Keir Starmer: Labour has six tests for Brexit – if they’re not met we won’t back the final deal in parliament

27th March, 2017 8:33 am

The Brexiteers, once a minority, are now in power in the Conservative government, Keir Starmer will say today.

Starmer, the shadow Brexit secretary, will later today lay out Labour’s six tests for any deal – saying that it the new relationship between Britain and the EU must be based upon “partnership” and begin with a comprehensive trade agreement as well as continued cooperation on science, security, research and technology.

If his tests are not met, Labour will not back the deal in the commons.

He will warn of the danger of leaving Europe without a deal, which he fears is the preferred option of many Tory Brexiteers, saying: “The biggest danger currently facing British businesses, jobs and living standards is the chance of the Prime Minister exiting the EU without a deal.”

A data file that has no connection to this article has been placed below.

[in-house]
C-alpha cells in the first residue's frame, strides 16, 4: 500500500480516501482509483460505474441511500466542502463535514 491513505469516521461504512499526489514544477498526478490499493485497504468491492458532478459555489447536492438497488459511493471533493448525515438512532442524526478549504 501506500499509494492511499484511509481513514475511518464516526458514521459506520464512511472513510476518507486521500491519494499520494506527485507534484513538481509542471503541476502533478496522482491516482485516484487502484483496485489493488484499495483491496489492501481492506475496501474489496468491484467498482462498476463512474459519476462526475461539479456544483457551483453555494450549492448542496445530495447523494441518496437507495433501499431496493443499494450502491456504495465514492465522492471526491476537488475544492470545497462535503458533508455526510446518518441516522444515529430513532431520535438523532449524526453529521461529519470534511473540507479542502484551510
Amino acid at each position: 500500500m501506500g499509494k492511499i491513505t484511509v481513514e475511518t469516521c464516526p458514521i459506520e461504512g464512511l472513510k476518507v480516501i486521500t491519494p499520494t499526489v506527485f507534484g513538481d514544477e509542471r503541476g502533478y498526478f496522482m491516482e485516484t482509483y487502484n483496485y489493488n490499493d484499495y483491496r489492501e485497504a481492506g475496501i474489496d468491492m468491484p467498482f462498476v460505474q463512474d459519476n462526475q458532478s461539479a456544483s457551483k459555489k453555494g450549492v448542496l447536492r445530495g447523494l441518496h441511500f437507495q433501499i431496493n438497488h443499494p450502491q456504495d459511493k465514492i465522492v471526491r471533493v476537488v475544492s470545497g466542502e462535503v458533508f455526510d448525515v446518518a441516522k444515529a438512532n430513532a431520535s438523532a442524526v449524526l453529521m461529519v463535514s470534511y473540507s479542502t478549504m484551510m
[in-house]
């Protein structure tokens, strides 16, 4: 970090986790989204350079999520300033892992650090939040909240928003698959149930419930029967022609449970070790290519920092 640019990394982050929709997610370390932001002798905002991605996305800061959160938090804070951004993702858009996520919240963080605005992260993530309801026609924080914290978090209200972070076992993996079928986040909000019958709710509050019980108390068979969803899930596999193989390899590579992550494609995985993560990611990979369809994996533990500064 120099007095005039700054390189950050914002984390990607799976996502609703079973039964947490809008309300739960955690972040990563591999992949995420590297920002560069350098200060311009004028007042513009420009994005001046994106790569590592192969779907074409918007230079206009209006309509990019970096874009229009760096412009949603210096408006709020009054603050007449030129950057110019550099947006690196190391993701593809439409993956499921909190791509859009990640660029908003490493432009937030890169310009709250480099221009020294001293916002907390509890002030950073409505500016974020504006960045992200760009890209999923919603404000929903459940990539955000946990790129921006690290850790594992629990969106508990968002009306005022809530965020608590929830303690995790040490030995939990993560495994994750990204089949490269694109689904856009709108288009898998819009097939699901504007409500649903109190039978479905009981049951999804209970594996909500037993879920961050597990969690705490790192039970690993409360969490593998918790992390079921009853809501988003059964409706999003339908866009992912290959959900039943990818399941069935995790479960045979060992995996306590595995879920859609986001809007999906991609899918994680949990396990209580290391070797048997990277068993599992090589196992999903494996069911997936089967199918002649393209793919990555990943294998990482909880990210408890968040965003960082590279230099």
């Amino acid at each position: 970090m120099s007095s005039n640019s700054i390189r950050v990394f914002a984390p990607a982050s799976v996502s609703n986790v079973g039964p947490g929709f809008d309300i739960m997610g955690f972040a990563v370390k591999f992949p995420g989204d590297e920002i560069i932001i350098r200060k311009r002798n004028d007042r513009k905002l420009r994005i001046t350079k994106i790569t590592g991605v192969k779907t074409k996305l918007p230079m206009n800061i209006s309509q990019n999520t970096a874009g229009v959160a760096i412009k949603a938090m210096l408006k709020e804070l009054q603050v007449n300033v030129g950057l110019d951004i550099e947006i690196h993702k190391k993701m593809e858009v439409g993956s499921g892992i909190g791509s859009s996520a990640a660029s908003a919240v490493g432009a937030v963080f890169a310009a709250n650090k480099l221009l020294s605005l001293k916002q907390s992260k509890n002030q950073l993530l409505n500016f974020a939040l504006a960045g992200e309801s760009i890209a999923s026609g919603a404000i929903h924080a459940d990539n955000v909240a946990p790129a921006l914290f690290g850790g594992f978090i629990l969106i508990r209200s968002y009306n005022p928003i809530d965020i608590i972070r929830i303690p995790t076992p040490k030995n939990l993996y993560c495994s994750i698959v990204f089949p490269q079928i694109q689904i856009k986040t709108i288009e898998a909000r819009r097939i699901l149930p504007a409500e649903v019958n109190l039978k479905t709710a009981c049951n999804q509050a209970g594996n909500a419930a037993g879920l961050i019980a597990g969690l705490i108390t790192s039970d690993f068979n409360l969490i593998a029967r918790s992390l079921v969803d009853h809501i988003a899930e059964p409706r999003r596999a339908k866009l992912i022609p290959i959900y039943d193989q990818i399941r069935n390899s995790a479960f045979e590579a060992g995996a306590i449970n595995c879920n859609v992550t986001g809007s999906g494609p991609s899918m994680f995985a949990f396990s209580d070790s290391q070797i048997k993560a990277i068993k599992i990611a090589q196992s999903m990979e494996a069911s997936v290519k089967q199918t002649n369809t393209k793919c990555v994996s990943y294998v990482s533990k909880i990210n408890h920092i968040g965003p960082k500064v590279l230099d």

“This is the worst of all possible outcomes….The Prime Minister should end this unnecessary uncertainty now by committing to establish appropriate transitional arrangements starting on 29 March 2019 and lasting until a full and collaborative EU-UK treaty can be agreed.”

The deal must provide “exact same benefits” from Europe for the British economy Starmer says, quoting the Brexit secretary David Davis’s own words in the commons.

“All of us want the best for Britain. But the stakes are high and the Prime Minister’s approach so far does not bode well,” he is expected to add in his speech to Chatham House.

“Failure to meet the tests I have set out today will of course affect how Labour votes in the house of commons.”

“The prime minister should be under no illusion that Labour will not support a deal that fails to reflect core British values and the six tests I have set out today.”

Starmer’s six tests for the Brexit deal are:

1. Does it ensure a strong and collaborative future relationship with the EU?

2. Does it deliver the “exact same benefits” as we currently have as members of the Single Market and Customs Union?

3. Does it ensure the fair management of migration in the interests of the economy and communities?

4. Does it defend rights and protections and prevent a race to the bottom?

5. Does it protect national security and our capacity to tackle cross-border crime?

6. Does it deliver for all regions and nations of the UK?

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